Quick-hit thoughts about Team USA's 86-50 gold-medal victory over France on Saturday:
What happened: Just like an early-round upset in the NCAA tournament sometimes creates a very anticlimactic matchup in a later round, France's overtime victory against Australia in pool play ended up making for a snoozer of an Olympic gold-medal game in women's basketball.
The only team that gave Team USA a legitimate scare was Australia -- and the Aussies still lost their semifinal contest 86-73 to the Americans on Thursday. Against the French on Saturday, the Americans scored the same amount of points as they did in the semifinal, but were even more punishing on defense. (You also can say the Aussies had a couple more high-level weapons to counter the U.S. women than France did.)
If Australia had won Group B and made it to the Olympic final, there might not have been quite the air of inevitability that there was as Team USA faced France, a nation that had never before medaled in Olympic women's basketball.
But would that have made any difference in the end result of the United States' winning a fifth consecutive gold medal? No. The Aussies gave it their best shot in the semis against the Americans, and actually led at halftime. But once the U.S. women took control of that game in the third quarter, there was no looking back.
It didn't take that long for the Americans to be in full control versus the French. Observers looking for flaws might not always find the American's offense to run as a unit quite as spectacularly as its individual parts suggest it can. But that's not much to quibble over when the Americans play defense as they did throughout this tournament.
At their best -- which they were for much of the Olympics -- the Americans executed defensively in such a way that foes probably felt as if they were playing underwater. Lanes to the basket were cut off, the best scorers were blanketed by rotating top-notch defenders, and a series of quick-striking "thieves" patrolled the passing lanes. Sue Bird said it best: The Americans knew if they played as well as they could, a fifth consecutive gold would be firmly in their grasp. As it turned out, they never let anyone else even come close to touching it.
What it means: The Americans show no signs of surrendering their perch atop the women's basketball world. By the next Summer Games, Team USA's last Olympic loss (the '92 Barcelona Games semifinals) will be almost a quarter-century in the rearview mirror.
Team captains Bird, Diana Taurasi and Tamika Catchings all won their third gold medal. The trio surely hopes to return for the 2016 Rio Games, when Catchings will be 37, Bird 35 and Taurasi 34. But even if one (or more) is unable to do that, there's not any shortage of returning up-and-coming talent.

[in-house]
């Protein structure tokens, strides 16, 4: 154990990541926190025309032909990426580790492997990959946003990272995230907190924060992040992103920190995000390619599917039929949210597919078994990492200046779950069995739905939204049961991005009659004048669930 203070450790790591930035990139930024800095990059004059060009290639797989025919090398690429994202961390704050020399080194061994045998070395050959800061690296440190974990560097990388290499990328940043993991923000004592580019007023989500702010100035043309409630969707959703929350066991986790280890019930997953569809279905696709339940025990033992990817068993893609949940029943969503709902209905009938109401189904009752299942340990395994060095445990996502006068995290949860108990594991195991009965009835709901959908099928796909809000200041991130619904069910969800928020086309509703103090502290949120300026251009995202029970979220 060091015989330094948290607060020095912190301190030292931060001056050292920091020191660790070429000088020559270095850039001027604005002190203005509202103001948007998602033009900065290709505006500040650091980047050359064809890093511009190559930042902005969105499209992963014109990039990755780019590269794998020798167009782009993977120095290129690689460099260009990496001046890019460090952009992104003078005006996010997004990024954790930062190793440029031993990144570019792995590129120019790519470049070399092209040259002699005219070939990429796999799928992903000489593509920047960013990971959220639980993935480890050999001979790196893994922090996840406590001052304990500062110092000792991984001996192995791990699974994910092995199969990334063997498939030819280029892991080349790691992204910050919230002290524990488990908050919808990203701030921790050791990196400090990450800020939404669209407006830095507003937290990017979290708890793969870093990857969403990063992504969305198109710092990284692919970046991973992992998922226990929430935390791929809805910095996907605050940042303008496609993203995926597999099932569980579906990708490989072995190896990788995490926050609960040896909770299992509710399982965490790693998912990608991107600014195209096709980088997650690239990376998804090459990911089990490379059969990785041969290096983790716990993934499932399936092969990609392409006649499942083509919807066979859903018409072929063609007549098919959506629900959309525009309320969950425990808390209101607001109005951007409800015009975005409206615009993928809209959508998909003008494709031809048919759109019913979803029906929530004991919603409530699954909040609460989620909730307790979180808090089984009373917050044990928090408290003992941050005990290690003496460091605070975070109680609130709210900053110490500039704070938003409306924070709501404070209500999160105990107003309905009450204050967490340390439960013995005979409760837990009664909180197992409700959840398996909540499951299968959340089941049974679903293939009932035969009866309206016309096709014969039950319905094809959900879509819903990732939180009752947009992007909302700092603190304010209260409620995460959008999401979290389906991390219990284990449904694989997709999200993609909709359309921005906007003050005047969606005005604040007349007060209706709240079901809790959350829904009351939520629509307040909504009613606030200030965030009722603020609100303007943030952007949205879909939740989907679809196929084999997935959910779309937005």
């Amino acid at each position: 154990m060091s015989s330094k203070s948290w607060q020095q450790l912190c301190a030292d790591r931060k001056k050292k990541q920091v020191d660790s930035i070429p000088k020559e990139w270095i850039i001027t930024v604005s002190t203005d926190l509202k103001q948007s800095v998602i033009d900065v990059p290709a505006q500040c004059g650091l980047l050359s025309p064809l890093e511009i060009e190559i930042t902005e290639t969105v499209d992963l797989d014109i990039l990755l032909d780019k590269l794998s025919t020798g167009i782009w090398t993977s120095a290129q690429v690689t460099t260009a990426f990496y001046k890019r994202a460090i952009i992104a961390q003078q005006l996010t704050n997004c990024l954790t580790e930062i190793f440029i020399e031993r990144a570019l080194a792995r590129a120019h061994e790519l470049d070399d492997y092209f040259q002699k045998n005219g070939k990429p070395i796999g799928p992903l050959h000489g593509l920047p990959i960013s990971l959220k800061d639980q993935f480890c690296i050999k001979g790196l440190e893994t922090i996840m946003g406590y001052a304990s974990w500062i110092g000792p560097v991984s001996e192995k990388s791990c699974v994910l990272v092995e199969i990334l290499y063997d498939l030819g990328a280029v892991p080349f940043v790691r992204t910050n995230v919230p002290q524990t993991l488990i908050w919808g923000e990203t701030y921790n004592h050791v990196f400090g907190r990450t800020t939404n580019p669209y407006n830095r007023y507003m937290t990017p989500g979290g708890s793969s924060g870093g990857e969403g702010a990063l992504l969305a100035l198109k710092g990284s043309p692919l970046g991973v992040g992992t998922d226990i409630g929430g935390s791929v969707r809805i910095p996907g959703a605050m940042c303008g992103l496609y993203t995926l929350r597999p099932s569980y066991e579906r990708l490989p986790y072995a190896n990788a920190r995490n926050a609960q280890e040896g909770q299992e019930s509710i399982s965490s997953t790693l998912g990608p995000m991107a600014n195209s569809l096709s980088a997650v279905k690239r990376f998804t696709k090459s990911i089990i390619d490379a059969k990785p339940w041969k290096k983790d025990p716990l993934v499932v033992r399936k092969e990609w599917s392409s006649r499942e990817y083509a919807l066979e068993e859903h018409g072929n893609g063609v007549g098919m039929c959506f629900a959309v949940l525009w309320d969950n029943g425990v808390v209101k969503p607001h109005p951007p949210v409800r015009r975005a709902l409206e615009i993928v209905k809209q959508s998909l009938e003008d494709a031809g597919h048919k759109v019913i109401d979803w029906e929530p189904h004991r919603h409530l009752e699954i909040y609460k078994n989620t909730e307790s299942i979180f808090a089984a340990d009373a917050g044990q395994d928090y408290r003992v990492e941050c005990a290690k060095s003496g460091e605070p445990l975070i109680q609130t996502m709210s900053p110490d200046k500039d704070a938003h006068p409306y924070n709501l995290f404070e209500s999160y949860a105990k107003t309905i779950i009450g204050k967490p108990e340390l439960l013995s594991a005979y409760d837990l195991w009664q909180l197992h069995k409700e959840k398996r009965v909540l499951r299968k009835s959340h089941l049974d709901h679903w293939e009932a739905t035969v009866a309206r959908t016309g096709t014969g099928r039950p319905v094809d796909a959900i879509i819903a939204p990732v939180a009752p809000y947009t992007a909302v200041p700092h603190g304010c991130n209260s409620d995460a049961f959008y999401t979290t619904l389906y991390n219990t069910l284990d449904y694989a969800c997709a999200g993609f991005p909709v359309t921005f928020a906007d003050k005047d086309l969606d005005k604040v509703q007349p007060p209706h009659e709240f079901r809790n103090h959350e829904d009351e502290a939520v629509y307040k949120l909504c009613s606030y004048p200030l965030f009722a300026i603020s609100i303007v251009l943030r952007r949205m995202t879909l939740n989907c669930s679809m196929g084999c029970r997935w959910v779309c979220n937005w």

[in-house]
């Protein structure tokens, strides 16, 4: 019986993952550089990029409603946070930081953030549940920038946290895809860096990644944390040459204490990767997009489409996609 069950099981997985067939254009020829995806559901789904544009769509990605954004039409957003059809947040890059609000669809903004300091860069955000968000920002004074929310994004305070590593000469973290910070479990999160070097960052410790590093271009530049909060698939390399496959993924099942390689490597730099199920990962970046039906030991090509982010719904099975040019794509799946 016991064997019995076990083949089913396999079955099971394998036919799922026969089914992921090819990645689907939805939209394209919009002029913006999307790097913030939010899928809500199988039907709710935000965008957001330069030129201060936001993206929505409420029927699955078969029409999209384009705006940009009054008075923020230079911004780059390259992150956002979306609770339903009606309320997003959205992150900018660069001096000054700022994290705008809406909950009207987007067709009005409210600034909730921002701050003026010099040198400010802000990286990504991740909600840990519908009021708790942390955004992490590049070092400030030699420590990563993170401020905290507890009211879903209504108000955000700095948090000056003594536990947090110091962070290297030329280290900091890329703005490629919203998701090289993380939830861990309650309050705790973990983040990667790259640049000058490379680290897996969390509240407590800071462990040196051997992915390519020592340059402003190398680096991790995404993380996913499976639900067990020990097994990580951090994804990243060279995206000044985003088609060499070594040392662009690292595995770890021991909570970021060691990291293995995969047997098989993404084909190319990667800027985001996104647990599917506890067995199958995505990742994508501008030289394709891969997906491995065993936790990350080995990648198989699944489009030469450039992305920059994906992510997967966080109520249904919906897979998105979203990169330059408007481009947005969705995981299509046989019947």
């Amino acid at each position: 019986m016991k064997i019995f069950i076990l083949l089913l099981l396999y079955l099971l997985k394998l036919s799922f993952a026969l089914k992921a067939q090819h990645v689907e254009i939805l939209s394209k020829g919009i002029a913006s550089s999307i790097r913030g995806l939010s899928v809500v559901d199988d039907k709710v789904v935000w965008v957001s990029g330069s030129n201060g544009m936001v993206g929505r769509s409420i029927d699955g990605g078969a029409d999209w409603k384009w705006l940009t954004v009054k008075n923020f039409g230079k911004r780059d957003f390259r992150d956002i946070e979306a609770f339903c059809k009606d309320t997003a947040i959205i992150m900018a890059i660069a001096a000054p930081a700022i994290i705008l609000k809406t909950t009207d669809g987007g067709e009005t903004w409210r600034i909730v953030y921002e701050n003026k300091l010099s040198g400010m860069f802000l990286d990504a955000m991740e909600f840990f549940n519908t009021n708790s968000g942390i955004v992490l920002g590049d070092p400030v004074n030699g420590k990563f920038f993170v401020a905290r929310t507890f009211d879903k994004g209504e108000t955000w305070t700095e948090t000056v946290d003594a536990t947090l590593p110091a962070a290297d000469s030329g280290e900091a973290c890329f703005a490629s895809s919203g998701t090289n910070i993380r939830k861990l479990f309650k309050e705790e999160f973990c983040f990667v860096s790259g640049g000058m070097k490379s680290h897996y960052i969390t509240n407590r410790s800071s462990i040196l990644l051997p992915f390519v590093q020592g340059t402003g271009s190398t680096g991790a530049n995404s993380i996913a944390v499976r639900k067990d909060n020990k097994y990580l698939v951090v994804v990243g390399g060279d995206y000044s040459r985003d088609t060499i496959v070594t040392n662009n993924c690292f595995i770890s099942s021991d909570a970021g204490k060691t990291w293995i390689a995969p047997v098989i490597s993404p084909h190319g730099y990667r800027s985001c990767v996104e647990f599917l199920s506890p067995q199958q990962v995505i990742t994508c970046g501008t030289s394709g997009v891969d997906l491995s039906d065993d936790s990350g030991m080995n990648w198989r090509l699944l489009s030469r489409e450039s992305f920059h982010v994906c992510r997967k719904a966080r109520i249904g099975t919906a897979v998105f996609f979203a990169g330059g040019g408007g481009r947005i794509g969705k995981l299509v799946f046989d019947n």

Consider that the Americans won this gold without the likes of center Lisa Leslie, who retired in 2009, and one of the top current WNBA players, Cappie Pondexter, a 2008 Olympian who wasn't on this year's squad. As much as both have contributed to USA Basketball over the years -- especially four-time gold medalist Leslie -- they were not missed in terms of results this year.
Young players such as WNBA rookie of the year front-runner Nneka Ogwumike and college stars such as Baylor's Brittney Griner and Odyssey Sims, Notre Dame's Skylar Diggins, Delaware's Elena Delle Donne and Stanford's Chiney Ogwumike could be in the running to join the cast for the 2016 Summer Games. The task for the rest of the world doesn't get any easier, neither in the 2014 world championship in Turkey nor the Rio Olympics.
Play of the game: Considering the victory margin, clearly no one play made a great deal of difference. That said, Candace Parker's defensive rebound and then drive to the basket for a pretty, finger-roll layup symbolized how difficult France's challenge was. How do you stop that?
Player of the game: If you are grading hard, Parker had some ups and downs in the Olympic tournament. But her "ups" were really up and her downs were of little consequence. Nobody looked more ready to floor it against the French than she did -- and all her many skills were on display Saturday. Parker finished with team highs in points (21 on 10-of-14 shooting) and rebounds (11). This is the player the Los Angeles Sparks will love to have over the second half of the WNBA season.
By the numbers: All of the American players scored; the only one besides Parker in double figures was Bird with 11. The Americans shot 48 percent from the field (31-of-64). The French shot 30 percent (16-of-53). Even with center Sylvia Fowles not at 100 percent with a foot injury, the Americans still dominated inside, with 46 points in the paint to France's 20. French point guard Celine Dumerc definitely felt the weight of Team USA's defense, finishing with eight points (2-of-10 shooting from the field and 4-of-4 from the line). She missed all five of her 3-point attempts. There's no rest for the weary. Team USA will celebrate its gold, but all of the Americans are headed back for the second half of the WNBA season, which gets under way Thursday. Longtime friends and teammates Bird and Taurasi return to being foes again, as Seattle-Phoenix is one of three games that night. Will Taurasi, who missed most of the first half of the WNBA slate with an injury, be back at close-to-full strength for the Mercury, who are currently five games behind the fourth-place Storm in the Western Conference?